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Application of vehicle-based sensors assessing highway pavement conditions subject to extreme temperature variation

Snyder, Matthew C. (2018) Application of vehicle-based sensors assessing highway pavement conditions subject to extreme temperature variation. Masters thesis, Northern Arizona University.

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Snyder_M_2018_Vehicle-based_sensors_assessing_highway_pavement_conditions.pdf - Published Version

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The technique of using vibration sensors to monitor pavement roughness has been expanding in pavement engineering. The primary objective of this study is to implement cost-effective vibration sensors to predict asphalt roughness and identify critical cracking locations. It has been an increasing discussion in industry whether temperature changes due to climate change will have considerable influence on infrastructure resilience and sustainability. The method presented here uses vehicle-based sensors to assess pavement roughness during extreme hot and cold temperatures in Phoenix, AZ. This project consisted of developing vehicle-based accelerometers and taking monthly road surveys for a year. Five sensors were mounted to a vehicle, four on the tires and one inside the car, as well a sixth smartphone sensor inside the car. This project covers collecting data at pavement temperatures from 40ºF - 150ºF. The analysis consists of converting accelerometer data into international roughness index values using Fourier transforms and using statistical analysis to verify a relationship between pavement temperature and accelerometer vibration. The results show that hot asphalt concrete temperatures increase the amount of observable accelerometer vibration from a vehicle. Sensors mounted near the tires showed to be more reliable than sensors inside the vehicle. This project demonstrates that accelerometer sensing technology is a cost-effective way to advance the day-to-day operations in highway pavement maintenance and management.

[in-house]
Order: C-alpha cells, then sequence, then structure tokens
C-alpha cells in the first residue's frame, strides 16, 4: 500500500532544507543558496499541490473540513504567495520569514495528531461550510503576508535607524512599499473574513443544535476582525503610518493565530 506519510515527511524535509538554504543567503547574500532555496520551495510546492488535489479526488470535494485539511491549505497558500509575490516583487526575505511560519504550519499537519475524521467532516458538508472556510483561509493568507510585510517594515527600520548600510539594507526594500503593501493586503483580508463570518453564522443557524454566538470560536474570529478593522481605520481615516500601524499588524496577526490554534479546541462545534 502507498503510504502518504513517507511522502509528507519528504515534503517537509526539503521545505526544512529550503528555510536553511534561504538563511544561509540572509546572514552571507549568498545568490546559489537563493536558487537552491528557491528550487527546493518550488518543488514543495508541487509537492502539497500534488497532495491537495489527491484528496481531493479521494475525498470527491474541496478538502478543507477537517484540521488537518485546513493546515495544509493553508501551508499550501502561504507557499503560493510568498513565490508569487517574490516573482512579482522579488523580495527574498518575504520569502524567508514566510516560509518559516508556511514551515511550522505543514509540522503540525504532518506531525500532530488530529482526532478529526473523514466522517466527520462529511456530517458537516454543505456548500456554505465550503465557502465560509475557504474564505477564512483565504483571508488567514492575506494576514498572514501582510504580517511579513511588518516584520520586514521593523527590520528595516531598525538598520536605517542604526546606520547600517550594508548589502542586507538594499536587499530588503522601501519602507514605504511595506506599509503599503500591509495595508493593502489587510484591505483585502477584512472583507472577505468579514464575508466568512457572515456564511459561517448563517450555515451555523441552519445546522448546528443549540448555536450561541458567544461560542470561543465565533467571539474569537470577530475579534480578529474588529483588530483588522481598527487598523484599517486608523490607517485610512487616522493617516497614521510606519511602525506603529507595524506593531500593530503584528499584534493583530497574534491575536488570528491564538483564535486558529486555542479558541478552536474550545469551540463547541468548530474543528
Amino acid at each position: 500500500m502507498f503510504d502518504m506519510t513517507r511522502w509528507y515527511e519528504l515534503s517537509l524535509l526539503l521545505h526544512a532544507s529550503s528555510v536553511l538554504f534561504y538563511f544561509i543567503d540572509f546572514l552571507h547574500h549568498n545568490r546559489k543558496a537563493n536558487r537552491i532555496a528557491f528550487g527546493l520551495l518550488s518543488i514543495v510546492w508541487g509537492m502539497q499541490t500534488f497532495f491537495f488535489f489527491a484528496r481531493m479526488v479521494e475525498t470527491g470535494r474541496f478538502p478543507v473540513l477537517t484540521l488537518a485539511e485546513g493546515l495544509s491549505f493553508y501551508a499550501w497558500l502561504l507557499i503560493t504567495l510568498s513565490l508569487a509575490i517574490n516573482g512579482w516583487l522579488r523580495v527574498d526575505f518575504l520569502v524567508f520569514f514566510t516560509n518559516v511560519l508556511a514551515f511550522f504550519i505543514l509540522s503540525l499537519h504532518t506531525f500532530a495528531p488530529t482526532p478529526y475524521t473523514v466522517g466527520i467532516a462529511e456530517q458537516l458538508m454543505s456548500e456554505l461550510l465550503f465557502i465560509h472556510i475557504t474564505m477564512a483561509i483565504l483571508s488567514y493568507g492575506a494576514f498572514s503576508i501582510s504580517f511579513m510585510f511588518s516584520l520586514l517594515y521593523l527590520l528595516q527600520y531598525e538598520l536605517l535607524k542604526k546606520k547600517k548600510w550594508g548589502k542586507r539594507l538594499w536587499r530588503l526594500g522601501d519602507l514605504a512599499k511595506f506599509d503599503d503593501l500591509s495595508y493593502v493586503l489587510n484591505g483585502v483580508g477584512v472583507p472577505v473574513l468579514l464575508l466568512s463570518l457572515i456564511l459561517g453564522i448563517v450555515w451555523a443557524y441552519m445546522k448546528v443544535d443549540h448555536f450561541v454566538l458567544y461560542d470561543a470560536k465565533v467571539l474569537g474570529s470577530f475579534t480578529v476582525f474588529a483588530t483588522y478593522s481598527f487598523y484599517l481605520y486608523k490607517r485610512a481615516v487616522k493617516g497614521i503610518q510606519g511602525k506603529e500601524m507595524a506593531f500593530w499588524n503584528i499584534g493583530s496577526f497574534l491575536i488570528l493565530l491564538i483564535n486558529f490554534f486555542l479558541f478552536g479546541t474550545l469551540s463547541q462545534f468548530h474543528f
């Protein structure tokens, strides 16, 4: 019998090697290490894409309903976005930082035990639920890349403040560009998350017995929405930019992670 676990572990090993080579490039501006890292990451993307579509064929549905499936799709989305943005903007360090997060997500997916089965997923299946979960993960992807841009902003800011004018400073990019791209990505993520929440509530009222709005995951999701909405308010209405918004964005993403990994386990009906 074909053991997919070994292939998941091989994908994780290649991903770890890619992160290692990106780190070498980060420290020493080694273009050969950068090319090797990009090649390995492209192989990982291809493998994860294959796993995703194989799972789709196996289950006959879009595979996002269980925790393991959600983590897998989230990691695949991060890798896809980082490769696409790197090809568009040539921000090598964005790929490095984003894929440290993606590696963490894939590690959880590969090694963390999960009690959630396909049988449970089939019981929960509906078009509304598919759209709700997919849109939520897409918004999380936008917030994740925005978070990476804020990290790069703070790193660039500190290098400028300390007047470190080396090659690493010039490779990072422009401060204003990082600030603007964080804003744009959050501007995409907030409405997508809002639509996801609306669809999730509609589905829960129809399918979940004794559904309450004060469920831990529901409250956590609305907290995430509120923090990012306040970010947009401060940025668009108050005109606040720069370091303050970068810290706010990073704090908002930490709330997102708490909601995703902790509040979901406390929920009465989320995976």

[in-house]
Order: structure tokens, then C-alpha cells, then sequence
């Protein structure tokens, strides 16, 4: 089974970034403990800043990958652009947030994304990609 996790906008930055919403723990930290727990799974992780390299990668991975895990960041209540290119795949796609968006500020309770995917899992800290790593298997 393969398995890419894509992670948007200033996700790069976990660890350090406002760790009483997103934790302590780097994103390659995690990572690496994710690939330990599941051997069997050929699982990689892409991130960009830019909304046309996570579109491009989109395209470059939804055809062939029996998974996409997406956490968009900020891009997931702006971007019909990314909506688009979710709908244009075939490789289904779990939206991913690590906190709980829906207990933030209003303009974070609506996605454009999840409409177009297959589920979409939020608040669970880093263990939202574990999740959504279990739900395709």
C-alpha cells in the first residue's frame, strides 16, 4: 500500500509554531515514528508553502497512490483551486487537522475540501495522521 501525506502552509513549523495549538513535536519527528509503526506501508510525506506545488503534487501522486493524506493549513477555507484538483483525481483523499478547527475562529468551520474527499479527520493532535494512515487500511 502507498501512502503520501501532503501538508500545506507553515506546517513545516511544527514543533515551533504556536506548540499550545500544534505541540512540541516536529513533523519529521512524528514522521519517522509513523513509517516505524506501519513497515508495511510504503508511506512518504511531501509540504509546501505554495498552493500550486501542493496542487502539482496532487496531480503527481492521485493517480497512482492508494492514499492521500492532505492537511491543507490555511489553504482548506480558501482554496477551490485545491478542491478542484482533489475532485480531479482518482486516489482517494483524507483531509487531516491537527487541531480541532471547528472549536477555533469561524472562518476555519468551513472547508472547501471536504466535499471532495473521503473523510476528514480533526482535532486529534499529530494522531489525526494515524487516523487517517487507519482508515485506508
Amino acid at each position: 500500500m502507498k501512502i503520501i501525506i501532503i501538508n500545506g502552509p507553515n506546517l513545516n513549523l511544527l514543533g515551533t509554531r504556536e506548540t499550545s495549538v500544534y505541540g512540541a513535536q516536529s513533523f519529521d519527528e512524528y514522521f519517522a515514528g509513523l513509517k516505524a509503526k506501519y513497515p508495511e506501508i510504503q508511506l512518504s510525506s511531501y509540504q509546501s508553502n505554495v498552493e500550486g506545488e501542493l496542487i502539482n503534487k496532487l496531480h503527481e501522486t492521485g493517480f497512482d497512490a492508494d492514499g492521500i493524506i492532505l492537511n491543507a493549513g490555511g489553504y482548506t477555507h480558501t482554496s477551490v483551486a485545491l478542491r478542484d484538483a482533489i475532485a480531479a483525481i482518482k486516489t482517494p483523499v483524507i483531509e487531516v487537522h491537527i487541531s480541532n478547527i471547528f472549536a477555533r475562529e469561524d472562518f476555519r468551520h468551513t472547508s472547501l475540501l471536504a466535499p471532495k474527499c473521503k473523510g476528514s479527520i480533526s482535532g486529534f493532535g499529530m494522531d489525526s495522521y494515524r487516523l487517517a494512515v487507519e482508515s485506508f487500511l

Item Type: Thesis (Masters)
Publisher’s Statement: © Copyright is held by the author. Digital access to this material is made possible by the Cline Library, Northern Arizona University. Further transmission, reproduction or presentation of protected items is prohibited except with permission of the author.
Keywords: accelerometer; asphalt; cracking; fatigue; roughness; temperature
Subjects: T Technology > TA Engineering (General). Civil engineering (General)
NAU Depositing Author Academic Status: Student
Department/Unit: Graduate College > Theses and Dissertations
College of Engineering, Informatics, and Applied Sciences > Civil Engineering, Construction Management and Environmental Engineering
Date Deposited: 08 Aug 2019 17:32
URI: http://openknowledge.nau.edu/id/eprint/5481

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